"While I understand how high the stakes are for each competing format, with all the delays and confusion it seems to me that everyone is a loser. [...] Now, I'm about as big a gadget freak as anyone, but I'm not stupid. When the time arrives that I can actually go down to Blockbuster and rent a high-definition DVD, I will almost certainly buy not only a new DVD player, but that 70-inch rear projection HDTV monitor also. But with prices continually dropping, better technology [coming] with time, and nothing for me to watch on it in HDTV format anyway, what's the rush to replace what is working fine right now?"
--Robert Merrill, Post Falls, Idaho

"I'm happy to wait until the dust settles. In the meantime I'll keep enjoying my dual-layer DVD [recorder]."
--Andy Weysham, Luanda, Angola

"I don't have much of a preference between the two formats, but I will not buy either until a standard has emerged."
--Brent Harger (location withheld)

These comments from consumers educated on the issues--although not necessarily the industry's infighting--suggest that people are quite ready to wait until a clear winner emerges. If I were in the consumer electronics industry, I'd be worried to hear perspectives like this. Consumers won't stay away forever; but if we have a format war, it will take time for them to become less wary and take the plunge.

Getting HD Out There

Market pundits forecast the surge in demand and potential growth for high-def content delivery to still be three or four years out. After all, we still need to get the high-def televisions out to the masses, and convince those who aren't couch potatoes, movie aficionados, or sports fans that yes, high-def content is worth the extra dough. These issues go hand in hand.

One caveat: I have not thus far mentioned how Sony's PlayStation 3 ups the ante considerably in Blu-ray Disc's favor. This is obvious, given that the PS3 will have a Blu-ray Disc drive inside, and the PS3, due next year, is expected to do wildly well in sales. That said, not all PS3 buyers will have an HDTV--and those who don't are unlikely to be very motivated to buy the high-def Hollywood movies that are widely expected to be the strongest drivers behind the adoption of a high-def optical format.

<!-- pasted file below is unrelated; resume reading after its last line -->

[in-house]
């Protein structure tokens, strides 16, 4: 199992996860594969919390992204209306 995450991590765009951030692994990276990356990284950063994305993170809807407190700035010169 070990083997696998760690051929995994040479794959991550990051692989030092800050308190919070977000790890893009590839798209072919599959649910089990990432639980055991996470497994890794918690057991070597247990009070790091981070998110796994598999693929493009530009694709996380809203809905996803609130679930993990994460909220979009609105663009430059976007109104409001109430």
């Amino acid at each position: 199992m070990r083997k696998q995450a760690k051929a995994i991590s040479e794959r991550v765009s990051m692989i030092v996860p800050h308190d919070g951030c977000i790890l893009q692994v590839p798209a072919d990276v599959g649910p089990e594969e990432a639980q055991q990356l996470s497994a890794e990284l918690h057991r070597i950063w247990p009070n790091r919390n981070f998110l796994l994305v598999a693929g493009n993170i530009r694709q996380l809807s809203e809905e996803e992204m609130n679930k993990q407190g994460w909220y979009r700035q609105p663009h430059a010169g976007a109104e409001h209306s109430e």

I suspect that if a format war were averted, demand for high-def playback and recording could outstrip current expectations. Unlike with previous format wars, savvy users are watching this unfold play by play on the Internet, on news and tech gossip sites. I think it's safe to assume that all of this talk, and cross-talk, is lowering users' expectations as to what they might want, and by when. But with the right content, and the right circumstances--no format war, lower-than-expected prices--high-def optical could get more of a running start than anyone is anticipating.

Personally, I have not bought an HDTV yet; my 6-year-old 27-inch CRT is working just fine, thank-you-very-much. But with HDTV prices dropping, I might just consider upgrading sooner than I planned--if I had the chance to view both The Lord of the Rings trilogy and Star Wars saga off high-def discs.

The way things stand, though, I know that won't happen any time soon: The Lord of the Rings is a New Line Cinema title, and New Line is backing HD-DVD; and Star Wars is at Twentieth Century Fox, which is backing Blu-ray Disc.